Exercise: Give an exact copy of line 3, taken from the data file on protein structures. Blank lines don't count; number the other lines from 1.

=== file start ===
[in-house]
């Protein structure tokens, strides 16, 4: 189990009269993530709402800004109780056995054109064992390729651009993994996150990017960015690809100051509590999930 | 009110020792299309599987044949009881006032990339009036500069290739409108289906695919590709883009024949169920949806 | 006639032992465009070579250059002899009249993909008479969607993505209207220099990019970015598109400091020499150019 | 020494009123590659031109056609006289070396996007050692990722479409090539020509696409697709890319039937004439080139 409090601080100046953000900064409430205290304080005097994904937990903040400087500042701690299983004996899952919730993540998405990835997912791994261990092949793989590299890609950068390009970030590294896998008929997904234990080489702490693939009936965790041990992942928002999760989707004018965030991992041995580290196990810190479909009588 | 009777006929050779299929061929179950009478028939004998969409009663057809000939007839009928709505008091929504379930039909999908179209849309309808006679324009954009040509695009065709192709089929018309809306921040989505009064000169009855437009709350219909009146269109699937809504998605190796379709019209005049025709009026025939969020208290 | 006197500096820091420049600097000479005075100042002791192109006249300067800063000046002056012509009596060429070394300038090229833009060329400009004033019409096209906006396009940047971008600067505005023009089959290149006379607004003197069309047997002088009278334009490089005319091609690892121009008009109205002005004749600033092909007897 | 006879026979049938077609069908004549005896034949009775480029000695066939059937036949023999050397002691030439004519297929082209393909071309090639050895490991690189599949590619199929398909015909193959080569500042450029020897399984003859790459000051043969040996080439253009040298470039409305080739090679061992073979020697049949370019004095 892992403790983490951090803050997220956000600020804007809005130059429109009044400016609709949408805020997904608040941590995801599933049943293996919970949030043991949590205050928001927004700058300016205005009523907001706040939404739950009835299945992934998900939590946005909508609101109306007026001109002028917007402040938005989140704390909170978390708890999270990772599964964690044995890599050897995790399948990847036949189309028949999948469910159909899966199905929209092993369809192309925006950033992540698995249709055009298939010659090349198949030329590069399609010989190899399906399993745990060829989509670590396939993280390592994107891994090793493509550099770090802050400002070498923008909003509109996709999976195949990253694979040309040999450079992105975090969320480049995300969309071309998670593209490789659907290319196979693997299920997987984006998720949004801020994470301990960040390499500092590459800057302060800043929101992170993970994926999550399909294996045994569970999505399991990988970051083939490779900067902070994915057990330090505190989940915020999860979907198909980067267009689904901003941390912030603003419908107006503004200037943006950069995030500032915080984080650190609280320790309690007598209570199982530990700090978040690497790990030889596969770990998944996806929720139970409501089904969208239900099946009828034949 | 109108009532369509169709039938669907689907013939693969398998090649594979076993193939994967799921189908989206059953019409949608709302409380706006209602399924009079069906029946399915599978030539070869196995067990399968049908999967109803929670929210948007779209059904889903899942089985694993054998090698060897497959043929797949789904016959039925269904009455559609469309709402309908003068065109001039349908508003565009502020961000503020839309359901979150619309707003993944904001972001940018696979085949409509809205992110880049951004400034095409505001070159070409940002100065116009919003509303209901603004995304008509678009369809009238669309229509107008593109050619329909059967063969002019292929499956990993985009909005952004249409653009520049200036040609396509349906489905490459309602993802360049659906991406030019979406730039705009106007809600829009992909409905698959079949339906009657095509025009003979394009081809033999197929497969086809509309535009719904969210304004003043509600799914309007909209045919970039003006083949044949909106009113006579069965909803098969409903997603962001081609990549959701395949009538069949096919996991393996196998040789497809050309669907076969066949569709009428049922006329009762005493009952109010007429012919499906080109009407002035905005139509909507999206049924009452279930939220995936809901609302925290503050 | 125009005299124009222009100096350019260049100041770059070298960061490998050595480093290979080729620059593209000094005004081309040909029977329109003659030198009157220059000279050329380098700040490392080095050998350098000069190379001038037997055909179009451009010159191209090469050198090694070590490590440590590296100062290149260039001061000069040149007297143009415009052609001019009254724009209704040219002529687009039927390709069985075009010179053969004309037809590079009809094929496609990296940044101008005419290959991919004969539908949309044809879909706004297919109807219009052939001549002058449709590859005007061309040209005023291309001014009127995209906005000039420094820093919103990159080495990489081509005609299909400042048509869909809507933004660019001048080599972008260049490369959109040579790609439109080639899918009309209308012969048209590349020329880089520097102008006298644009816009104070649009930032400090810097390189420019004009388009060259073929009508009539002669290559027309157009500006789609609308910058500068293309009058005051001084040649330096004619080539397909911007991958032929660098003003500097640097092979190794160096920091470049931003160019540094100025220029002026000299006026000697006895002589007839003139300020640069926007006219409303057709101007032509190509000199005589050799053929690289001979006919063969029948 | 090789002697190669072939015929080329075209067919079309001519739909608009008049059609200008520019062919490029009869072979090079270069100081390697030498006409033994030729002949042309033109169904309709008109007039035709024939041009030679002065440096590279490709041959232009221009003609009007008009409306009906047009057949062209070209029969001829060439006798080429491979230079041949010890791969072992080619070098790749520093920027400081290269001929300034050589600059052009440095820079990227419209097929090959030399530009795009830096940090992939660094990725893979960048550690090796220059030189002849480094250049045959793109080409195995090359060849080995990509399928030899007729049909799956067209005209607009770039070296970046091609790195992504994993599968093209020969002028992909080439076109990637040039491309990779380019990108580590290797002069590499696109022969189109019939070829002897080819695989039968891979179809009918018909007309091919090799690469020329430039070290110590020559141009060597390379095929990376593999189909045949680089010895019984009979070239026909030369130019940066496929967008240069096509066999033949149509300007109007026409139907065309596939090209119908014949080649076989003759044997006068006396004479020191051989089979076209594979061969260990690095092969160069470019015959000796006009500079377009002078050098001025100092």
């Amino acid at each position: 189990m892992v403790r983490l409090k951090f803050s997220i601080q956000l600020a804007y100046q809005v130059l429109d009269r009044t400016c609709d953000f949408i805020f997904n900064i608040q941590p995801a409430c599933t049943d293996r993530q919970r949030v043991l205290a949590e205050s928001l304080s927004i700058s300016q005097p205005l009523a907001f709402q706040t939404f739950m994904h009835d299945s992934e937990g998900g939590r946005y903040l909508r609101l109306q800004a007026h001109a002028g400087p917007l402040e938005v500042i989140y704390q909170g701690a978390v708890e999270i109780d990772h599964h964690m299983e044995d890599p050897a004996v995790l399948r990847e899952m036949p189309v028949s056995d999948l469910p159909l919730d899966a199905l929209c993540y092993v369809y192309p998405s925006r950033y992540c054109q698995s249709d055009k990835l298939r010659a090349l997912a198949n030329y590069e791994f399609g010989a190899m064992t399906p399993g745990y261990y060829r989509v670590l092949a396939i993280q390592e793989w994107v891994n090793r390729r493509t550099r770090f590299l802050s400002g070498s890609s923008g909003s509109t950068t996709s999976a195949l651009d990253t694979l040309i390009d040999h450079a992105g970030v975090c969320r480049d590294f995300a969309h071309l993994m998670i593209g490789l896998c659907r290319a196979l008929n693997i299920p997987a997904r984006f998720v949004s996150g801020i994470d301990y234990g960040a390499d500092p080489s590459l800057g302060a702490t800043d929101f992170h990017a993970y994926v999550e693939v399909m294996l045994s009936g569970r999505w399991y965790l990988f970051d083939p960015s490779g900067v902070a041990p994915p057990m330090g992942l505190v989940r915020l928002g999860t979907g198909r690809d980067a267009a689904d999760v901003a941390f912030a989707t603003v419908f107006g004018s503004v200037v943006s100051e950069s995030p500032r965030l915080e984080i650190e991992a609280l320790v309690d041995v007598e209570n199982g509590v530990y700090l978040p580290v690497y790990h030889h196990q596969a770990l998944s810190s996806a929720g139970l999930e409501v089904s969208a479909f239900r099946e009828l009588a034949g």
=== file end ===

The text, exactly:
């Amino acid at each position: 189990m892992v403790r983490l409090k951090f803050s997220i601080q956000l600020a804007y100046q809005v130059l429109d009269r009044t400016c609709d953000f949408i805020f997904n900064i608040q941590p995801a409430c599933t049943d293996r993530q919970r949030v043991l205290a949590e205050s928001l304080s927004i700058s300016q005097p205005l009523a907001f709402q706040t939404f739950m994904h009835d299945s992934e937990g998900g939590r946005y903040l909508r609101l109306q800004a007026h001109a002028g400087p917007l402040e938005v500042i989140y704390q909170g701690a978390v708890e999270i109780d990772h599964h964690m299983e044995d890599p050897a004996v995790l399948r990847e899952m036949p189309v028949s056995d999948l469910p159909l919730d899966a199905l929209c993540y092993v369809y192309p998405s925006r950033y992540c054109q698995s249709d055009k990835l298939r010659a090349l997912a198949n030329y590069e791994f399609g010989a190899m064992t399906p399993g745990y261990y060829r989509v670590l092949a396939i993280q390592e793989w994107v891994n090793r390729r493509t550099r770090f590299l802050s400002g070498s890609s923008g909003s509109t950068t996709s999976a195949l651009d990253t694979l040309i390009d040999h450079a992105g970030v975090c969320r480049d590294f995300a969309h071309l993994m998670i593209g490789l896998c659907r290319a196979l008929n693997i299920p997987a997904r984006f998720v949004s996150g801020i994470d301990y234990g960040a390499d500092p080489s590459l800057g302060a702490t800043d929101f992170h990017a993970y994926v999550e693939v399909m294996l045994s009936g569970r999505w399991y965790l990988f970051d083939p960015s490779g900067v902070a041990p994915p057990m330090g992942l505190v989940r915020l928002g999860t979907g198909r690809d980067a267009a689904d999760v901003a941390f912030a989707t603003v419908f107006g004018s503004v200037v943006s100051e950069s995030p500032r965030l915080e984080i650190e991992a609280l320790v309690d041995v007598e209570n199982g509590v530990y700090l978040p580290v690497y790990h030889h196990q596969a770990l998944s810190s996806a929720g139970l999930e409501v089904s969208a479909f239900r099946e009828l009588a034949g």